Shabbat candles: 8:07 p.m.
Torah: Num. 19:1-22:1
Haftarah: Judges 11:1-33
Havdalah: 9:13 p.m.
Why, in this week’s reading, Rashi asks, does the ritual of the red heifer introduce the death narrative of three of Israel’s finest [Numbers 19:2-22]?
Moses’ sister, Miriam, was the first to go. The well that had sprung up in her merit, and accompanied the Israelites during 40 years of wandering, was temporarily removed. Yet we do not find the Israelites pausing to mourn her. Instead, they turned their anger on her surviving siblings.
According to the Midrash Tanhuma, when the Israelites went to the site where the well was to reemerge, they kicked the stones in their path: “Can’t you bring water out of this rock. What about this one?” Israel and Moses differed over the distinctions between one rock and another. The people were not skeptical, the Ishbitzer says, but believed implicitly in God’s capacity to overcome the natural order. Why remain faithful to one particular water source? By contrast, Moshe knew from experience that there is structure, even to miracles.
Before Moses’ birth, it had been predicted that he would meet his downfall by water [Bereishit Rabba 19:14]. Drawn to the tragic site of the Mei HaMerivah, the “Waters of Dissidence,” Moses finally loses his temper and exclaims, “Listen, you rebels (or ingrates). Are we to bring you water out of this rock?” [Numbers 20:10].
It is uncharacteristic for Moses, a man of such humility, to assert his ego about his achievements. This fatal “we,” for himself and his brother, Aaron, designating himself on this occasion as a stand-in for the Almighty, may have been not so much an expression of an overreaching ego but, on the contrary, an admission that he actually lost his grip on his role. Uttered hesitantly, and without emphasis on the “we,” he may have asked, “Shall two aging leaders continue to inspire this new generation?”
Relying on what God had commanded him on a previous occasion almost 40 years previously, and completely erasing what he had been told to do now, Moses strikes the designated rock but only a few drops are forthcoming. When the people taunt him, he strikes again, whereupon water gushes forth from not only the anticipated source but from the stone in front of each individual. As each Israelite throws himself upon the individual stream in front of him, Moses, their leader, has not been given a chance to complete his time-honored role of providing sustenance but is informed that he and his brother have been disqualified and will die in the wilderness. “Because you did not believe in Me.”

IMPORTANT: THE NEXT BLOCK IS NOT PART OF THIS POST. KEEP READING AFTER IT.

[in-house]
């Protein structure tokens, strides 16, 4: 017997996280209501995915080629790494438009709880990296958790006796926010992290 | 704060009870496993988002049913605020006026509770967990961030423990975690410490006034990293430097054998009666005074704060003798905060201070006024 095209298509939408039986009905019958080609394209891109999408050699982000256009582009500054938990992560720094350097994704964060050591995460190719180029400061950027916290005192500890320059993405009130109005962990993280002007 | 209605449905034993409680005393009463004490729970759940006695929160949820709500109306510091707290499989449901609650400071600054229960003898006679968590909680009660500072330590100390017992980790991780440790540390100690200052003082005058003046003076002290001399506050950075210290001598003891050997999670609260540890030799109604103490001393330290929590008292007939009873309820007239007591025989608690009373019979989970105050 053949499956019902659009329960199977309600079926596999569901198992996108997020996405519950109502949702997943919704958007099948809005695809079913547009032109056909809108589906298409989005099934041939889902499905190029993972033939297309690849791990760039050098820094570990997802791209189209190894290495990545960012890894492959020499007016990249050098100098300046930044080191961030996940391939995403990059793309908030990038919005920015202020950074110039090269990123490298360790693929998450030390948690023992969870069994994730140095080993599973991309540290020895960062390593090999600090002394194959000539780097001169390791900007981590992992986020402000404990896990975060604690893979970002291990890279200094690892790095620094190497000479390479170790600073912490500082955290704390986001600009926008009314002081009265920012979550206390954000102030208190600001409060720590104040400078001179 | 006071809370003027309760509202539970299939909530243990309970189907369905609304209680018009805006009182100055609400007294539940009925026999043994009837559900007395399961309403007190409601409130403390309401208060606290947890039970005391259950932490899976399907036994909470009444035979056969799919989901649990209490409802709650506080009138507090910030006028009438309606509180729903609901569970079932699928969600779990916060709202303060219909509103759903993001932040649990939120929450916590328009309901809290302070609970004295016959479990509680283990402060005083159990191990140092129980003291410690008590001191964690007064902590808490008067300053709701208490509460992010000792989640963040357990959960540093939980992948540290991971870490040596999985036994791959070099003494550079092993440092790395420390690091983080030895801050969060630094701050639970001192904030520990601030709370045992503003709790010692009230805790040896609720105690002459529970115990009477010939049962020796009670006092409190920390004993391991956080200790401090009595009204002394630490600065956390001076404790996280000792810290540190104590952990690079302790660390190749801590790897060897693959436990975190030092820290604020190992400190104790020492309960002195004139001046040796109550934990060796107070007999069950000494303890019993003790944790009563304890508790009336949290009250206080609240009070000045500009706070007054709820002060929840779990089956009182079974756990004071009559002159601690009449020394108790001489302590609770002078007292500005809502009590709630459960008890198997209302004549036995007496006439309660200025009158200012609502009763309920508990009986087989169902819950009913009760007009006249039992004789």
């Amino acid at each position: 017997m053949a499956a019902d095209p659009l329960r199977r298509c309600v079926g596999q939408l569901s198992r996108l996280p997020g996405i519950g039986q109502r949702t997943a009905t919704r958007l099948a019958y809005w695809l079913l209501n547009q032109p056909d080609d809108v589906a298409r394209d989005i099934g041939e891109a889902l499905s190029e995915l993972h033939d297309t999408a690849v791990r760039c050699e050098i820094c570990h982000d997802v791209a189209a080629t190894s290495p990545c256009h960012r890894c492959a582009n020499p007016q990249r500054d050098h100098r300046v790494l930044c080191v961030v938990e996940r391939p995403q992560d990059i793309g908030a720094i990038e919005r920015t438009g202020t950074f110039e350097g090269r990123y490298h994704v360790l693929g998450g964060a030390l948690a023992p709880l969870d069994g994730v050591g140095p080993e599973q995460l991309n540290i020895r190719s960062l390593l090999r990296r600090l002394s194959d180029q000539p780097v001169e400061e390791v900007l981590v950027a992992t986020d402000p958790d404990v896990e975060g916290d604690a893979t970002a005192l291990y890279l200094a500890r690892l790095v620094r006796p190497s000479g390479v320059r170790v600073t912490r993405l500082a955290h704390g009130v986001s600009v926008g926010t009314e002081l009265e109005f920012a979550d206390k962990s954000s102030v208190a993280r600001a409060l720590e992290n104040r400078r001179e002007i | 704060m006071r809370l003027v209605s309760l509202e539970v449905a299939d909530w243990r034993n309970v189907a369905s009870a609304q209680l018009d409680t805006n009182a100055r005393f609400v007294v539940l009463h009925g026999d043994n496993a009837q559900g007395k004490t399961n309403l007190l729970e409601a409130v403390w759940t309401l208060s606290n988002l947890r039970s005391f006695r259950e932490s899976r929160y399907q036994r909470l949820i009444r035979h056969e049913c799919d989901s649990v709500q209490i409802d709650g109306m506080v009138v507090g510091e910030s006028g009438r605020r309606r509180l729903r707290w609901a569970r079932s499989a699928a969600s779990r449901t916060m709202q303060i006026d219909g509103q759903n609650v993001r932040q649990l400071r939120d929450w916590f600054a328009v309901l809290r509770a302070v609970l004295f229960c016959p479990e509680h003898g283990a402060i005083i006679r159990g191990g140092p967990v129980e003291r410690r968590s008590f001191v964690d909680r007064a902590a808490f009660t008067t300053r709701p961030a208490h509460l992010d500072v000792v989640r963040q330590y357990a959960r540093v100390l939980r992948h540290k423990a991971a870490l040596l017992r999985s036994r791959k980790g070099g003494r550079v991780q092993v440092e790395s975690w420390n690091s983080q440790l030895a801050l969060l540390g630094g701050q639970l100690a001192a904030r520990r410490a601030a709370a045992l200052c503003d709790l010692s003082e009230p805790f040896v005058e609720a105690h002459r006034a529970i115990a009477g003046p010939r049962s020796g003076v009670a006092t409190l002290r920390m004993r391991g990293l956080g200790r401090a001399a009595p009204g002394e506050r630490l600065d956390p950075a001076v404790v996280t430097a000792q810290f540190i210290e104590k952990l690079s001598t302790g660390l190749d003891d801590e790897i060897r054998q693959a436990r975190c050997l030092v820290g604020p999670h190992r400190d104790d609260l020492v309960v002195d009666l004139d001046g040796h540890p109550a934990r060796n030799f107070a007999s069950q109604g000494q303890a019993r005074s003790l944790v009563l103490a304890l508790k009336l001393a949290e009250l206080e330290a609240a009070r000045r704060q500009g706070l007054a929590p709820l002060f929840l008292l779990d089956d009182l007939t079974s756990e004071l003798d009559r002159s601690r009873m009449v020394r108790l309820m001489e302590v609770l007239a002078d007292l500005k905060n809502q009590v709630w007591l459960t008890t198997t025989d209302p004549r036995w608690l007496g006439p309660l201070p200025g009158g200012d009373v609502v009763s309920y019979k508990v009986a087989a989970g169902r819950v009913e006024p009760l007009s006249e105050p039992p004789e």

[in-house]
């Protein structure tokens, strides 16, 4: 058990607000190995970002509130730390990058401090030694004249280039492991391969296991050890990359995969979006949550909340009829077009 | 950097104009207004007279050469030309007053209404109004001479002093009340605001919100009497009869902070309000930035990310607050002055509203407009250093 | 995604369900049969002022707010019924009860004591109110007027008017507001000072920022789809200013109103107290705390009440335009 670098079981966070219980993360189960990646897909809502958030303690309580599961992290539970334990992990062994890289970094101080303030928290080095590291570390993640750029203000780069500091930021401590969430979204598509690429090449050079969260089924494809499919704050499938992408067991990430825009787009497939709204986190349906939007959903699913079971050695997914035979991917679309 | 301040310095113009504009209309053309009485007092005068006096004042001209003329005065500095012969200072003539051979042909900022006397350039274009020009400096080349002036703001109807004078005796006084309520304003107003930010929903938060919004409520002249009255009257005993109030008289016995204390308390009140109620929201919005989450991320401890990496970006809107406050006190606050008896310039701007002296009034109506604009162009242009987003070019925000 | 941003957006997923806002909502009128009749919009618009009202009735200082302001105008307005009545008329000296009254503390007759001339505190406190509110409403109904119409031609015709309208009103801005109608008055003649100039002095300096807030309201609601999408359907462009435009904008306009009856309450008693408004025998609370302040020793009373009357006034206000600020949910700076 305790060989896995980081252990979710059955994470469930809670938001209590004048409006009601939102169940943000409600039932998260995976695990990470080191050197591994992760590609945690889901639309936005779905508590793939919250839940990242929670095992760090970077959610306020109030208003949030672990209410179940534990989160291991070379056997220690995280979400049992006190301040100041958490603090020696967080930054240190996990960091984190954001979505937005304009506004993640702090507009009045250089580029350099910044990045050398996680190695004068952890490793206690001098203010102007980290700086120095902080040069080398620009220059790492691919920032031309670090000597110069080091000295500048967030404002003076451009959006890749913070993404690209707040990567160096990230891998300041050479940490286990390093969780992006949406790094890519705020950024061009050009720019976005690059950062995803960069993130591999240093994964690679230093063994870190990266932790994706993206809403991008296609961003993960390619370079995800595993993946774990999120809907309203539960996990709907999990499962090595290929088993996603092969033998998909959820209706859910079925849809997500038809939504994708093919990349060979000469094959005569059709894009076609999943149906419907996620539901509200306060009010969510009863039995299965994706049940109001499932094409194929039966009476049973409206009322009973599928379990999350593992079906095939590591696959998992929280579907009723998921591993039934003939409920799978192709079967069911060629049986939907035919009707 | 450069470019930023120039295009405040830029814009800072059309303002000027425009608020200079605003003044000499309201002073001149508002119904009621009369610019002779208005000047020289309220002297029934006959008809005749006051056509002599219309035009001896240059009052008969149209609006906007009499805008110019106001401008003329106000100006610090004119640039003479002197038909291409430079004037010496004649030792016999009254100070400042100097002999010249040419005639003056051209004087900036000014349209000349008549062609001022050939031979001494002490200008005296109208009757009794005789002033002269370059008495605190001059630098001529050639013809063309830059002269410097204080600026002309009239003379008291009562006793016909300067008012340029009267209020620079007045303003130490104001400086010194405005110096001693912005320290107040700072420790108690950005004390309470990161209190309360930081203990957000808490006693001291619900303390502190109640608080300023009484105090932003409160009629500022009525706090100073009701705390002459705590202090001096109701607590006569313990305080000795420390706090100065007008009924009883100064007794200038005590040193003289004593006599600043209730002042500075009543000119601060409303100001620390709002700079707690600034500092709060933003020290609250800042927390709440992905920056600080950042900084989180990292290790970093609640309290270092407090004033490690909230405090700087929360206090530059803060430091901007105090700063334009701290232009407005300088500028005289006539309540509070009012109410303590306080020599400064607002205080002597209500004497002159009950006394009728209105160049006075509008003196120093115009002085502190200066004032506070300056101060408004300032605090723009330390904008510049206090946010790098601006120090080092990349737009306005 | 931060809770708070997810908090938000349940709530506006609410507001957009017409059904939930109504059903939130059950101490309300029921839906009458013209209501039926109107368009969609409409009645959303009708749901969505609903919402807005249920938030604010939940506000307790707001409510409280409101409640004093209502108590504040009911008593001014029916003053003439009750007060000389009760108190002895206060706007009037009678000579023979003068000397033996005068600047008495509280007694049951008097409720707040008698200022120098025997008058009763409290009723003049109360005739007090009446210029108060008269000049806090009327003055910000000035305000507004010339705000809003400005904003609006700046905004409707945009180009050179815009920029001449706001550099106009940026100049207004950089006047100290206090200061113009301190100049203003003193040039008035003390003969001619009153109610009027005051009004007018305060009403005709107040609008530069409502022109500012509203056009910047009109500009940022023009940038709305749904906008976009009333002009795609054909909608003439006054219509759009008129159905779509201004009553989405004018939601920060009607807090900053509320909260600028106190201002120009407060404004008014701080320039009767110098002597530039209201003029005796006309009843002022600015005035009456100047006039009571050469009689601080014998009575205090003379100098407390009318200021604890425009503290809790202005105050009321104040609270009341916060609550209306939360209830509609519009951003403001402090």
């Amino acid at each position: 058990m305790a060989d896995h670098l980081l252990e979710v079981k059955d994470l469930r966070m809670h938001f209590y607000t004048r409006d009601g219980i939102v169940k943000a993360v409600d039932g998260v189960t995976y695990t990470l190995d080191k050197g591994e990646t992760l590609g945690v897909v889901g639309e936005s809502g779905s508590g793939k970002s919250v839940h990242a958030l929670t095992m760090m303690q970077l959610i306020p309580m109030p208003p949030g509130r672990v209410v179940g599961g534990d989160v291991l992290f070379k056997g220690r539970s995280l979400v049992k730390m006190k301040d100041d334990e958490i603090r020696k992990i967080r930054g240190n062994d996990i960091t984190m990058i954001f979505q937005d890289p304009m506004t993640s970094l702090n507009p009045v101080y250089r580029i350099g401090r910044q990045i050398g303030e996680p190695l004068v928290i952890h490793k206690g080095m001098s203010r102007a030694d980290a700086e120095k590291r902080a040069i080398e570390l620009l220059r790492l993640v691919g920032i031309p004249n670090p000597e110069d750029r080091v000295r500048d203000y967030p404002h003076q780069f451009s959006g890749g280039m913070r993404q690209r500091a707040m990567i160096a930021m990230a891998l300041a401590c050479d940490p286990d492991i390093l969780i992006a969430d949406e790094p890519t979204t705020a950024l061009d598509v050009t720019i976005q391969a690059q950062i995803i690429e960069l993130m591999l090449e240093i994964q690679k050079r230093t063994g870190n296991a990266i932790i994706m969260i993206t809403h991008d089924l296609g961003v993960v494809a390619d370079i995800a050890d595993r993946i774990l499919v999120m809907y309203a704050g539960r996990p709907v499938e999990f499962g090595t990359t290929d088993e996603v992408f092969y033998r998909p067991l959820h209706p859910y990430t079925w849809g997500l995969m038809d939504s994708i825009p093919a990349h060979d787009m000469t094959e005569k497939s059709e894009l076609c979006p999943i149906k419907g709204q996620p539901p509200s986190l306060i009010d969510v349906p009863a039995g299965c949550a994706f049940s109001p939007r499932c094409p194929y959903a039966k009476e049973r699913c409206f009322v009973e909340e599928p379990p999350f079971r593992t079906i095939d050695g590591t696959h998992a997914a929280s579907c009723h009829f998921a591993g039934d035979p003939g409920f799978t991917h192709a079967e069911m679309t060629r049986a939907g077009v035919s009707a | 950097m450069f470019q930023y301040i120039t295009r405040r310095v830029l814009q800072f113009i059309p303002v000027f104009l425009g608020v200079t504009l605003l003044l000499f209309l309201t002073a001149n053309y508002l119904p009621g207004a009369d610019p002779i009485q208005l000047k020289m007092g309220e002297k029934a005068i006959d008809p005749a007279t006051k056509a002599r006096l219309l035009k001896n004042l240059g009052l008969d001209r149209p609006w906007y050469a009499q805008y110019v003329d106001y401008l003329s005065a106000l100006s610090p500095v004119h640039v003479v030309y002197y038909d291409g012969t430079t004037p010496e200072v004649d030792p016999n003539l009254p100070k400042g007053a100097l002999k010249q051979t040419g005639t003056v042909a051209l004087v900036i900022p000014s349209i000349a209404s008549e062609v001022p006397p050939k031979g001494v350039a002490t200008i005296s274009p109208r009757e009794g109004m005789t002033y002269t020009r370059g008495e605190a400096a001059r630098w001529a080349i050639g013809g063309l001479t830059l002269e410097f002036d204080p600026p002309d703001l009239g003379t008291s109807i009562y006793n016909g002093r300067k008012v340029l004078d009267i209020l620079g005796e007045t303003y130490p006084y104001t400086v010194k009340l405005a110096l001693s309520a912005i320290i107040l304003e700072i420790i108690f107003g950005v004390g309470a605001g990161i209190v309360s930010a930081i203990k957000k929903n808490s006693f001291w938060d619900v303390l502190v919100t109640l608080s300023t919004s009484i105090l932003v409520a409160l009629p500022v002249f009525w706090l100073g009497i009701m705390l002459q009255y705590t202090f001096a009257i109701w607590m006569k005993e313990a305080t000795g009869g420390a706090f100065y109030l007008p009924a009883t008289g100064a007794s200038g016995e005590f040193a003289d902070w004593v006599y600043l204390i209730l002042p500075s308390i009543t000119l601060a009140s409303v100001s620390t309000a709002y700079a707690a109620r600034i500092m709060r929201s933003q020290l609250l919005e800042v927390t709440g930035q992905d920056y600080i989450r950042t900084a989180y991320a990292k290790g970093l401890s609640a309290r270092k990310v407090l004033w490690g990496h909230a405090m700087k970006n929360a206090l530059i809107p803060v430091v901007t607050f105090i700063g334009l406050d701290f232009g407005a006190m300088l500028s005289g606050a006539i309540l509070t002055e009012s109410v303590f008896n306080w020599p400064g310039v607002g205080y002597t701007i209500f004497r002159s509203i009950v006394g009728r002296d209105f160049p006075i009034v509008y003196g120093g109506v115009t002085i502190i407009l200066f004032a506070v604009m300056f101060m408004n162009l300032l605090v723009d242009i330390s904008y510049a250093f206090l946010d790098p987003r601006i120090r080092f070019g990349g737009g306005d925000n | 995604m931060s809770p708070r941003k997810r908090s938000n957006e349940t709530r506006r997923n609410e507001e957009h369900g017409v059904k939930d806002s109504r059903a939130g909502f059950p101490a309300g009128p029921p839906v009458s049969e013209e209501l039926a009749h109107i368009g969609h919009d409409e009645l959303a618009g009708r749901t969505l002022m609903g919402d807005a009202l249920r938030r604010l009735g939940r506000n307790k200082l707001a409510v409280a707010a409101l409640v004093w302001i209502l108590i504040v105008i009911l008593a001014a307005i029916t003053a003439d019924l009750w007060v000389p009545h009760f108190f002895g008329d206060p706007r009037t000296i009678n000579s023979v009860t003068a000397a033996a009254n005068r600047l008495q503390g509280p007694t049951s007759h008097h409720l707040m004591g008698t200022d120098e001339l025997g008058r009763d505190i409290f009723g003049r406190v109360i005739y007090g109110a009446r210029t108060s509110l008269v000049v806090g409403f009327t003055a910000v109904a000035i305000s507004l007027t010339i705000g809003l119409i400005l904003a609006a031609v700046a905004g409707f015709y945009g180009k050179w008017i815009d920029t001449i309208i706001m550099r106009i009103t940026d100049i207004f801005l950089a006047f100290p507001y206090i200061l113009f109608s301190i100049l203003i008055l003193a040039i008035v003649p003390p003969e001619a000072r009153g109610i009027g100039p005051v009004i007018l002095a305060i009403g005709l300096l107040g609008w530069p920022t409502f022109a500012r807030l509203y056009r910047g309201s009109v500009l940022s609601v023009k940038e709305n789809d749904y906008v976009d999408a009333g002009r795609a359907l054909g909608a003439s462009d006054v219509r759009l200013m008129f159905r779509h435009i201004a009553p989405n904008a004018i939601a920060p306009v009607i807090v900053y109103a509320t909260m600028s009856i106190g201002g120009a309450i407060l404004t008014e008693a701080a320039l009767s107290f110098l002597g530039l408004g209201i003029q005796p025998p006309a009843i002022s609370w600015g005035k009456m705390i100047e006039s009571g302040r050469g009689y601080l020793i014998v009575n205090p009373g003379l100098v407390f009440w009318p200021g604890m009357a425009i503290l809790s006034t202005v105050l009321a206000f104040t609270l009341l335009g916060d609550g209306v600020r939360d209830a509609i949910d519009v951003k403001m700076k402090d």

In the past, Moses, Aaron, and Miriam had been the proper channels for bringing blessing to the people, because of the the brothers’ special qualities, both inherited and developed over time. By ordering Moses to give the people water to drink before the Mei HaMerivah, God was telling him this mission could continue. But after the death of someone as close as his sister, Moses felt in his bones that he would not fulfill his charge; he knew that Aaron would die, too. And so would he.
Moses was gradually stripped of everything. He could not lead the new generation into the Promised Land. They saw things differently.
In reply to Rashi’s question about why this week’s reading opens with the ritual of the red heifer, the Ishbitzer explains that just as the red heifer rite purifies those polluted by contact with the dead, so does the death of the righteous mollify those contaminated by past angers and resentments (Mei HaShiloach on Numbers 19:11). When proclaiming one’s own achievements, it is good to remember God as the ultimate source, but when we remember the devotion and self-sacrifice of others, we must also acknowledge their contributions as infinitely precious. Moses was indebted to Miriam for his survival and his very existence; so were the people. He and Aaron were occupied with her funeral rites because everyone else had forgotten them.
Both a rationalist and a man of faith, Moses believes in history and gratitude for every intermediate source of good. Only by recognizing every human benefactor along the way do we truly acknowledge its underlying source.
“Listen here, you rebels!” “Morim,” the Hebrew word for “rebels,” also can mean “teachers.” This was a generation of pupils who taught their teachers. God deferred to Moses because the contribution of this unique human soul, within his limited life span, is of infinite worth. However, from the point of view of an external observer, the outcome of his rigor seems tragic indeed.
Freema Gottlieb s the author of “Lamp of God: A Jewish Book of Light,” and “Jewish Folk Art.” She has written for The New York Times Book Review, The New Republic, the Times Literary Supplement and Partisan Review